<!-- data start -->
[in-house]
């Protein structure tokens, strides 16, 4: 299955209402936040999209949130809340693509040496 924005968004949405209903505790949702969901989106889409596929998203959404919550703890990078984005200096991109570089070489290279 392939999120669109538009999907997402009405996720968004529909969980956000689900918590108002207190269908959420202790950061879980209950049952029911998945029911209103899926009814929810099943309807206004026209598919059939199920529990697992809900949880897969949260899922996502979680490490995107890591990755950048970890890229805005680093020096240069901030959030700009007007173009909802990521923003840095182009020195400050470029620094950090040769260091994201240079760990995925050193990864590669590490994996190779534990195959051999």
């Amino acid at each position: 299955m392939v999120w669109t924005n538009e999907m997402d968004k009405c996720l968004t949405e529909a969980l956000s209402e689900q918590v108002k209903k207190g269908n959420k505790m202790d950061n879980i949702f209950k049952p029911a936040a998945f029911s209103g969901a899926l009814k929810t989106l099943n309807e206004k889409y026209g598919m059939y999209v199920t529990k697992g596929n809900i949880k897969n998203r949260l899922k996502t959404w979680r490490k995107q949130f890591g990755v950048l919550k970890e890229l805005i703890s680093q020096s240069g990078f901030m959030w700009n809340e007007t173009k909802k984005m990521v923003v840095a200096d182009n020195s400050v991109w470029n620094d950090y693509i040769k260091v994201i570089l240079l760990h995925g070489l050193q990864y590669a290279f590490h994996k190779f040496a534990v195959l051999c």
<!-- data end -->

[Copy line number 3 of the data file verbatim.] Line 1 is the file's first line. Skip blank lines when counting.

């Amino acid at each position: 299955m392939v999120w669109t924005n538009e999907m997402d968004k009405c996720l968004t949405e529909a969980l956000s209402e689900q918590v108002k209903k207190g269908n959420k505790m202790d950061n879980i949702f209950k049952p029911a936040a998945f029911s209103g969901a899926l009814k929810t989106l099943n309807e206004k889409y026209g598919m059939y999209v199920t529990k697992g596929n809900i949880k897969n998203r949260l899922k996502t959404w979680r490490k995107q949130f890591g990755v950048l919550k970890e890229l805005i703890s680093q020096s240069g990078f901030m959030w700009n809340e007007t173009k909802k984005m990521v923003v840095a200096d182009n020195s400050v991109w470029n620094d950090y693509i040769k260091v994201i570089l240079l760990h995925g070489l050193q990864y590669a290279f590490h994996k190779f040496a534990v195959l051999c």